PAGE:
The Netherlands / Audiospot

Operation Veritable

DestructionFightingVictory and defeat





By the end of 1944, the south of The Netherlands had been liberated as far as the Nederrijn (Lower Rhine), Waal, Lek, Merwede and Maas rivers. The only way the British-Canadian army could invade Germany without having to cross one of these rivers, was through the countryside between the Maas and Rhine rivers known as the Kingdom of Nijmegen (Rijk van Nijmegen). So the British-Canadian army, led by Field Marshal Montgomery and General Crerar, planned a large-scale operation to seize the left bank of the River Rhine. This was to be the British and Canadian troops' largest operation since Normandy, on the smallest of battlefields.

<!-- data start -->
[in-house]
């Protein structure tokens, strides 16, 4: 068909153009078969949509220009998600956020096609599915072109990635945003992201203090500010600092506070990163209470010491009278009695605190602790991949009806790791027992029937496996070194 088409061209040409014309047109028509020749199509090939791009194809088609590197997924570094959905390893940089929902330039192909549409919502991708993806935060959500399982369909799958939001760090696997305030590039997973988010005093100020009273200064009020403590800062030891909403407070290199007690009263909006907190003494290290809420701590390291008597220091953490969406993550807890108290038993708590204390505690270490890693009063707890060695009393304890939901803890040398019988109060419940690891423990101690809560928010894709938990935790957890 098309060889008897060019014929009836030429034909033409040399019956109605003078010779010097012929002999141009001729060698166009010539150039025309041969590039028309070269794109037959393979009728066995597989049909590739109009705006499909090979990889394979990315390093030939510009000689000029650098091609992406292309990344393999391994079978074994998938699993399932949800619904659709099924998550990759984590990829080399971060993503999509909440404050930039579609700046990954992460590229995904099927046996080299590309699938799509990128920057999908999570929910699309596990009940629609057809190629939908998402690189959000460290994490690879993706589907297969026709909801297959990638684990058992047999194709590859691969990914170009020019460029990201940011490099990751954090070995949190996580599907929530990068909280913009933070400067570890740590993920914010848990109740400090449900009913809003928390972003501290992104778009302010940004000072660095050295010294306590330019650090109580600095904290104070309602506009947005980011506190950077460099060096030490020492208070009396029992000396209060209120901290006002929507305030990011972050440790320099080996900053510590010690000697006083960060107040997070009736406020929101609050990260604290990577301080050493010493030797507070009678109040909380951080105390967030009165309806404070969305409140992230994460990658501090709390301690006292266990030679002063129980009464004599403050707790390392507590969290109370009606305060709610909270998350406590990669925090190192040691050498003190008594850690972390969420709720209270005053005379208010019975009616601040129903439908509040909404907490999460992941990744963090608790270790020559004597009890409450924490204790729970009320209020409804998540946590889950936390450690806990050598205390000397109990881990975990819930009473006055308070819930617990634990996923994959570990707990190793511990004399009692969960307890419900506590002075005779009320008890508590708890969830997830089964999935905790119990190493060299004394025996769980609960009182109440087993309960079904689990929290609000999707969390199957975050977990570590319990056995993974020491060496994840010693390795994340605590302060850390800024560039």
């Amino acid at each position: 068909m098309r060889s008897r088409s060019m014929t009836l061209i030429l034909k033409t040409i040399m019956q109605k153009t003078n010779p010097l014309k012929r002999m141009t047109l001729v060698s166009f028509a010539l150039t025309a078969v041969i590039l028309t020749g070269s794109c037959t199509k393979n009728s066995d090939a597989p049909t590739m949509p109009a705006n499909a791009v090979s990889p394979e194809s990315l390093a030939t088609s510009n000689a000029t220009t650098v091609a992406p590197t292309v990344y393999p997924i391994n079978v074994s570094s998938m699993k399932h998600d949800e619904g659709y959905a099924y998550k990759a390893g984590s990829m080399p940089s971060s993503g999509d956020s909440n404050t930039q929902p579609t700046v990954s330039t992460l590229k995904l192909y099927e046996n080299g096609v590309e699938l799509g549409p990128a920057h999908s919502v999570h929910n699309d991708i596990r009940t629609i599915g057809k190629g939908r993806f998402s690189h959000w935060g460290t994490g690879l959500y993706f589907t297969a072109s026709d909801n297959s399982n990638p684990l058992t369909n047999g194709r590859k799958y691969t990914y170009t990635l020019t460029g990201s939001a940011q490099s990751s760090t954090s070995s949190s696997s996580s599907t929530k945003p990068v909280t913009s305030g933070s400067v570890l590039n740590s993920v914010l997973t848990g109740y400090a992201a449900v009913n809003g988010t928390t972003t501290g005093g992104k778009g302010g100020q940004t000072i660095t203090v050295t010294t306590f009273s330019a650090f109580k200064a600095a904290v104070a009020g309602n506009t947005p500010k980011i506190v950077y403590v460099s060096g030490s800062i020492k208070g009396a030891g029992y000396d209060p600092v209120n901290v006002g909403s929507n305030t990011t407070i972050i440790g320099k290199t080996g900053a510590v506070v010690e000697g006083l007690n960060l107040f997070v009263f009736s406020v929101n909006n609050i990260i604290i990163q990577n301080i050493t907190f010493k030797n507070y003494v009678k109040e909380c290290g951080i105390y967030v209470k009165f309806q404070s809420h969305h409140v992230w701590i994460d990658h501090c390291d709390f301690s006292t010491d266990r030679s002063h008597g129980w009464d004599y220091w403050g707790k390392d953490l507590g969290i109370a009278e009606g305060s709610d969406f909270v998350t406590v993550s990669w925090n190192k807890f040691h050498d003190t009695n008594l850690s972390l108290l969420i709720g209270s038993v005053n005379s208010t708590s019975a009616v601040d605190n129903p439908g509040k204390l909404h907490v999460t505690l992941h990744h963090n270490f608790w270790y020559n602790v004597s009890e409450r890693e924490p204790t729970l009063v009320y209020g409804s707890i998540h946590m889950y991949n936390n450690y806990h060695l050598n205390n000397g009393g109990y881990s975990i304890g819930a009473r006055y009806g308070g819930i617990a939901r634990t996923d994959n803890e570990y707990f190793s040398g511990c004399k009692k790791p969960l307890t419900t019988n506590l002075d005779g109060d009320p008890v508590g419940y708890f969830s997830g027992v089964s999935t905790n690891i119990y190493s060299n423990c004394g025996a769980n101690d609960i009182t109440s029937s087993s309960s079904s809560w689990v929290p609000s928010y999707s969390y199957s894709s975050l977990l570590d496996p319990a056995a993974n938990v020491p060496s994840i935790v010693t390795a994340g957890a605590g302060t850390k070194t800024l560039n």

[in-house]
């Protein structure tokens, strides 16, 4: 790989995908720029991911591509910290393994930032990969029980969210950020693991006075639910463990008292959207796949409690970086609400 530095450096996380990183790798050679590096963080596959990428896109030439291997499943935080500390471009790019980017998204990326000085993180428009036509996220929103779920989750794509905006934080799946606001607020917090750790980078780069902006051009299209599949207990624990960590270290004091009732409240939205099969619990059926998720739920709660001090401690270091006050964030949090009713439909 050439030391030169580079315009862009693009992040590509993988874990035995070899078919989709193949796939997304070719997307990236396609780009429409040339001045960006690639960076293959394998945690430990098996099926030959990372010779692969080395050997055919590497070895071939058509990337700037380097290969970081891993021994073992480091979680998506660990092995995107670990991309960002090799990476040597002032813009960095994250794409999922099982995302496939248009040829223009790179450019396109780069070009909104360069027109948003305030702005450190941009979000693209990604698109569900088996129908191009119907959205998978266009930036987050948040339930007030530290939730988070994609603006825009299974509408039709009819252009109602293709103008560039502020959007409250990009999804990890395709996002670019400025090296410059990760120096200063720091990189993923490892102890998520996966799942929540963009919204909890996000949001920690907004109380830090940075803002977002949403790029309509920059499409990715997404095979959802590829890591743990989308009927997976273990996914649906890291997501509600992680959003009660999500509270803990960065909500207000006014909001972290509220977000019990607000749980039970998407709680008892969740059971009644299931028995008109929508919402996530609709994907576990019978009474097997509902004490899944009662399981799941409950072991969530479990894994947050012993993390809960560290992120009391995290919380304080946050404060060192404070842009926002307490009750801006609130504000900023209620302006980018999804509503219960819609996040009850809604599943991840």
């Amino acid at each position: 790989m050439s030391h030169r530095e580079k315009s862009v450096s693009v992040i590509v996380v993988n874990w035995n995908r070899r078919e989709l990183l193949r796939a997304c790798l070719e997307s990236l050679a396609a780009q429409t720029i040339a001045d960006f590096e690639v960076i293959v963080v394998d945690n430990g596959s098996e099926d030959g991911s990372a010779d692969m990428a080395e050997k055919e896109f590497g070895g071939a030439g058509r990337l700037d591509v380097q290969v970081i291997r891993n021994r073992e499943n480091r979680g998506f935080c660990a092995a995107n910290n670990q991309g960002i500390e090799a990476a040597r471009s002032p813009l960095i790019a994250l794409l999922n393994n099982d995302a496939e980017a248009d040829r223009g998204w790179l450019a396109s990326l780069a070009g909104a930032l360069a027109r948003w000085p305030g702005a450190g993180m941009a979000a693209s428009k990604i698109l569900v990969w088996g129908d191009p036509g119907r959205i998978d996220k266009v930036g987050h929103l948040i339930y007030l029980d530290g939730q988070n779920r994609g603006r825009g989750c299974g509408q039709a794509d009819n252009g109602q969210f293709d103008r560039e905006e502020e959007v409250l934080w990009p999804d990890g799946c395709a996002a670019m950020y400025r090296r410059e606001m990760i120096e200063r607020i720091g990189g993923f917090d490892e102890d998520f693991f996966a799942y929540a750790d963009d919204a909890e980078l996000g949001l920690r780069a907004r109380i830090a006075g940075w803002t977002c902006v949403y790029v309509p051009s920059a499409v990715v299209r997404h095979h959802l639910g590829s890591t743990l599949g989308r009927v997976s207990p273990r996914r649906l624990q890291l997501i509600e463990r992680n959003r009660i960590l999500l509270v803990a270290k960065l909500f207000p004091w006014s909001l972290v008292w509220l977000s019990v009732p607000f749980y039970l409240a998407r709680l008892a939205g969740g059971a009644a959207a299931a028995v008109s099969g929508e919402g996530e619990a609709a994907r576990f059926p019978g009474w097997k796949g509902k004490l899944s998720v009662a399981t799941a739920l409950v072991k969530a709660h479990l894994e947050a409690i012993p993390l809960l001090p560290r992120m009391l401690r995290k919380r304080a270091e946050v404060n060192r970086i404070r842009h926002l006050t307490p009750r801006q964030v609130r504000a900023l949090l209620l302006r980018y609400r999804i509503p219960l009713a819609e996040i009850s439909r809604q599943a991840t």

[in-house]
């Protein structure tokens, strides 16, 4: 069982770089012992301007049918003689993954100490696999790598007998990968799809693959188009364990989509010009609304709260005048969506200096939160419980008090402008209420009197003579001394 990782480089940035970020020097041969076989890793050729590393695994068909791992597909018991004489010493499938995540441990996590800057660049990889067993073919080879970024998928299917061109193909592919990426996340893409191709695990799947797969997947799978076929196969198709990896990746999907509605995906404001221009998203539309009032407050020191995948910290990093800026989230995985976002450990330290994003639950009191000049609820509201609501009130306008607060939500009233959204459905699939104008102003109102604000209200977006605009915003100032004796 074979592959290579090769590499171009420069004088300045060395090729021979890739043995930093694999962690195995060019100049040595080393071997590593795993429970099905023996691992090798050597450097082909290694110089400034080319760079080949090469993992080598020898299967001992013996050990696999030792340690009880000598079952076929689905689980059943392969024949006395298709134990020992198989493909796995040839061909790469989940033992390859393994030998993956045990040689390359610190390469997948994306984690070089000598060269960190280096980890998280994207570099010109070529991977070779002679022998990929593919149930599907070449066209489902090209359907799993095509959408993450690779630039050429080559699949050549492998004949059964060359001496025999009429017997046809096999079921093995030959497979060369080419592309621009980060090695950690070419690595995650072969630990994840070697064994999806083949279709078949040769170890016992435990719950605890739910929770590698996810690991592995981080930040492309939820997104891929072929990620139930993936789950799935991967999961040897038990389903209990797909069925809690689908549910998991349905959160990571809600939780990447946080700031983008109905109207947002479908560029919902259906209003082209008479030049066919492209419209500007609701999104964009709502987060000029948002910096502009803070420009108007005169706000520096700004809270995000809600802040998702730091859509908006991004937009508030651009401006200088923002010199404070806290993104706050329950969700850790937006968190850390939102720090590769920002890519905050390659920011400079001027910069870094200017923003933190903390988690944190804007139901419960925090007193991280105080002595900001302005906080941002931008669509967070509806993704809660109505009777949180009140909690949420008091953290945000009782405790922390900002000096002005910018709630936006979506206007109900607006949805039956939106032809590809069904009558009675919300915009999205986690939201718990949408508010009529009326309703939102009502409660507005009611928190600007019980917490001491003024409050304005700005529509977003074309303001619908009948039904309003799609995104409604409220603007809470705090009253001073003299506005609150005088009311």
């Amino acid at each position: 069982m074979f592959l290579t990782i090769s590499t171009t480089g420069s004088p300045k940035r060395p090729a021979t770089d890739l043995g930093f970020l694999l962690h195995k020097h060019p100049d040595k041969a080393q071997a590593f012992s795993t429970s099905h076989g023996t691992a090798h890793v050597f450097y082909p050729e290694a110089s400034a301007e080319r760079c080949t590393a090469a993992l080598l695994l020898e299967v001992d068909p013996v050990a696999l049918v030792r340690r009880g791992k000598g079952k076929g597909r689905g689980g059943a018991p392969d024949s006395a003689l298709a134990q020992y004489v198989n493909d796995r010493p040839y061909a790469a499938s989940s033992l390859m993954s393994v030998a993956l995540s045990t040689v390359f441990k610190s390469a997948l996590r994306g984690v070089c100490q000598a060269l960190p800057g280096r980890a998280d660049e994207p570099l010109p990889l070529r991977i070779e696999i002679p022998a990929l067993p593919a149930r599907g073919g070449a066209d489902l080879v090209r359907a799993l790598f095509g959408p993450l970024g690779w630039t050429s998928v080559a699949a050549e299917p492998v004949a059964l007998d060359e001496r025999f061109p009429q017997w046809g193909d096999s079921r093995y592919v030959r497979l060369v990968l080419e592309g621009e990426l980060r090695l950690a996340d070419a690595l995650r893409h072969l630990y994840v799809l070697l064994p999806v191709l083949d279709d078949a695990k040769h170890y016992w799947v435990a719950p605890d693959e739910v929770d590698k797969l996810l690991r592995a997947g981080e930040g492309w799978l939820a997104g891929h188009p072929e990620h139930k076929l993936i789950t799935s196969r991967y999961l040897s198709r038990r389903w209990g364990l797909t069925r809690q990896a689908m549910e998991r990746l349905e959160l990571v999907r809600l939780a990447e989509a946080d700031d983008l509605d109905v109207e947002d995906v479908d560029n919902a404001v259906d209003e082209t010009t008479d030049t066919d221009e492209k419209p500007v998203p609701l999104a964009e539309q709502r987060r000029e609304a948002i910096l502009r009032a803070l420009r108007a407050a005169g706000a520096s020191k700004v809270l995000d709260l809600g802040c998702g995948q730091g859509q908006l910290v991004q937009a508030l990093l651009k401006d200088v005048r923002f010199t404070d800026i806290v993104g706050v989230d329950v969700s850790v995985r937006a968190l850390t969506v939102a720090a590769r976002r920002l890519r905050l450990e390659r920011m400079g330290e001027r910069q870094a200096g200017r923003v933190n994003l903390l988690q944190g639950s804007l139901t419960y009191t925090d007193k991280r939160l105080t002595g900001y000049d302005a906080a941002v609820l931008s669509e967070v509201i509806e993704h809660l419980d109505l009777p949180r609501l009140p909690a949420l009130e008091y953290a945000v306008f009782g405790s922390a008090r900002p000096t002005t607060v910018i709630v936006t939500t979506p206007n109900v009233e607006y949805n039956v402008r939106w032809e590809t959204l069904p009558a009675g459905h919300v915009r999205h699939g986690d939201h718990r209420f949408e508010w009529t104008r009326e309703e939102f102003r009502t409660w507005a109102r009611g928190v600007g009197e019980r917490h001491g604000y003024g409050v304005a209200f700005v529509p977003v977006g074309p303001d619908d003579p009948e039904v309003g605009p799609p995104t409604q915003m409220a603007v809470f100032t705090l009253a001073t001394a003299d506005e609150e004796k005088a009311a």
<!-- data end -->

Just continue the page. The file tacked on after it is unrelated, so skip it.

At the beginning of February 1945, almost half a million soldiers, more than 1000 guns and 34,000 vehicles lined the ten-kilometre-long front, ready for battle. Montgomery hoped to reach the Rhine quickly, relying on the cold of winter to have hardened the ground under foot. They started their attack with heavy artillery fire, stunning their opponents. But to their dismay, the frosts had gone and the operation turned into an enormous mud bath. During the first days de British struggled even more against landmines and mud, than the german defense.